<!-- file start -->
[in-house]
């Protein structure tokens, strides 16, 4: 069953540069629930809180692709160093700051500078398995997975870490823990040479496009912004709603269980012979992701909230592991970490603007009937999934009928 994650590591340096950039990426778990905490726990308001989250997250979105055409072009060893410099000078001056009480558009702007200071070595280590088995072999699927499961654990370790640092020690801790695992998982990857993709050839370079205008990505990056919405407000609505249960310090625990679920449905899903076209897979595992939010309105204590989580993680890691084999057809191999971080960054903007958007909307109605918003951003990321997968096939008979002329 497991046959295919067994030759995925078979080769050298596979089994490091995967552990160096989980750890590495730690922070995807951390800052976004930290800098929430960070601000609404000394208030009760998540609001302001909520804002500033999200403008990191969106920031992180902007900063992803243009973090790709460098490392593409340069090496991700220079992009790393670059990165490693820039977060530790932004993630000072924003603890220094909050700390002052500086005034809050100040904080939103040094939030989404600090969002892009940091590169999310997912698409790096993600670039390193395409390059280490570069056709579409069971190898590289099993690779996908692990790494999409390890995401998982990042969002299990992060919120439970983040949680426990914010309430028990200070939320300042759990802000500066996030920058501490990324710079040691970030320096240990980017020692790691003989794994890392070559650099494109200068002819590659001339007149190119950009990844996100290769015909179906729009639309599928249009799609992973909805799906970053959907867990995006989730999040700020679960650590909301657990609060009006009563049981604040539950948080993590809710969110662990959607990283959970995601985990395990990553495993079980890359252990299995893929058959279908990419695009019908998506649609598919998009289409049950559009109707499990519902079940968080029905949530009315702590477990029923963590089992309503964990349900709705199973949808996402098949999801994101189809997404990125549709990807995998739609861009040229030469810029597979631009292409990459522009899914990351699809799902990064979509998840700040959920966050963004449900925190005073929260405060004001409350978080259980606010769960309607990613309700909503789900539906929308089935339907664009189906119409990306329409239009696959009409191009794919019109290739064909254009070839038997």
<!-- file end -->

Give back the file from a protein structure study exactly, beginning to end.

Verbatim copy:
[in-house]
């Protein structure tokens, strides 16, 4: 069953540069629930809180692709160093700051500078398995997975870490823990040479496009912004709603269980012979992701909230592991970490603007009937999934009928 994650590591340096950039990426778990905490726990308001989250997250979105055409072009060893410099000078001056009480558009702007200071070595280590088995072999699927499961654990370790640092020690801790695992998982990857993709050839370079205008990505990056919405407000609505249960310090625990679920449905899903076209897979595992939010309105204590989580993680890691084999057809191999971080960054903007958007909307109605918003951003990321997968096939008979002329 497991046959295919067994030759995925078979080769050298596979089994490091995967552990160096989980750890590495730690922070995807951390800052976004930290800098929430960070601000609404000394208030009760998540609001302001909520804002500033999200403008990191969106920031992180902007900063992803243009973090790709460098490392593409340069090496991700220079992009790393670059990165490693820039977060530790932004993630000072924003603890220094909050700390002052500086005034809050100040904080939103040094939030989404600090969002892009940091590169999310997912698409790096993600670039390193395409390059280490570069056709579409069971190898590289099993690779996908692990790494999409390890995401998982990042969002299990992060919120439970983040949680426990914010309430028990200070939320300042759990802000500066996030920058501490990324710079040691970030320096240990980017020692790691003989794994890392070559650099494109200068002819590659001339007149190119950009990844996100290769015909179906729009639309599928249009799609992973909805799906970053959907867990995006989730999040700020679960650590909301657990609060009006009563049981604040539950948080993590809710969110662990959607990283959970995601985990395990990553495993079980890359252990299995893929058959279908990419695009019908998506649609598919998009289409049950559009109707499990519902079940968080029905949530009315702590477990029923963590089992309503964990349900709705199973949808996402098949999801994101189809997404990125549709990807995998739609861009040229030469810029597979631009292409990459522009899914990351699809799902990064979509998840700040959920966050963004449900925190005073929260405060004001409350978080259980606010769960309607990613309700909503789900539906929308089935339907664009189906119409990306329409239009696959009409191009794919019109290739064909254009070839038997």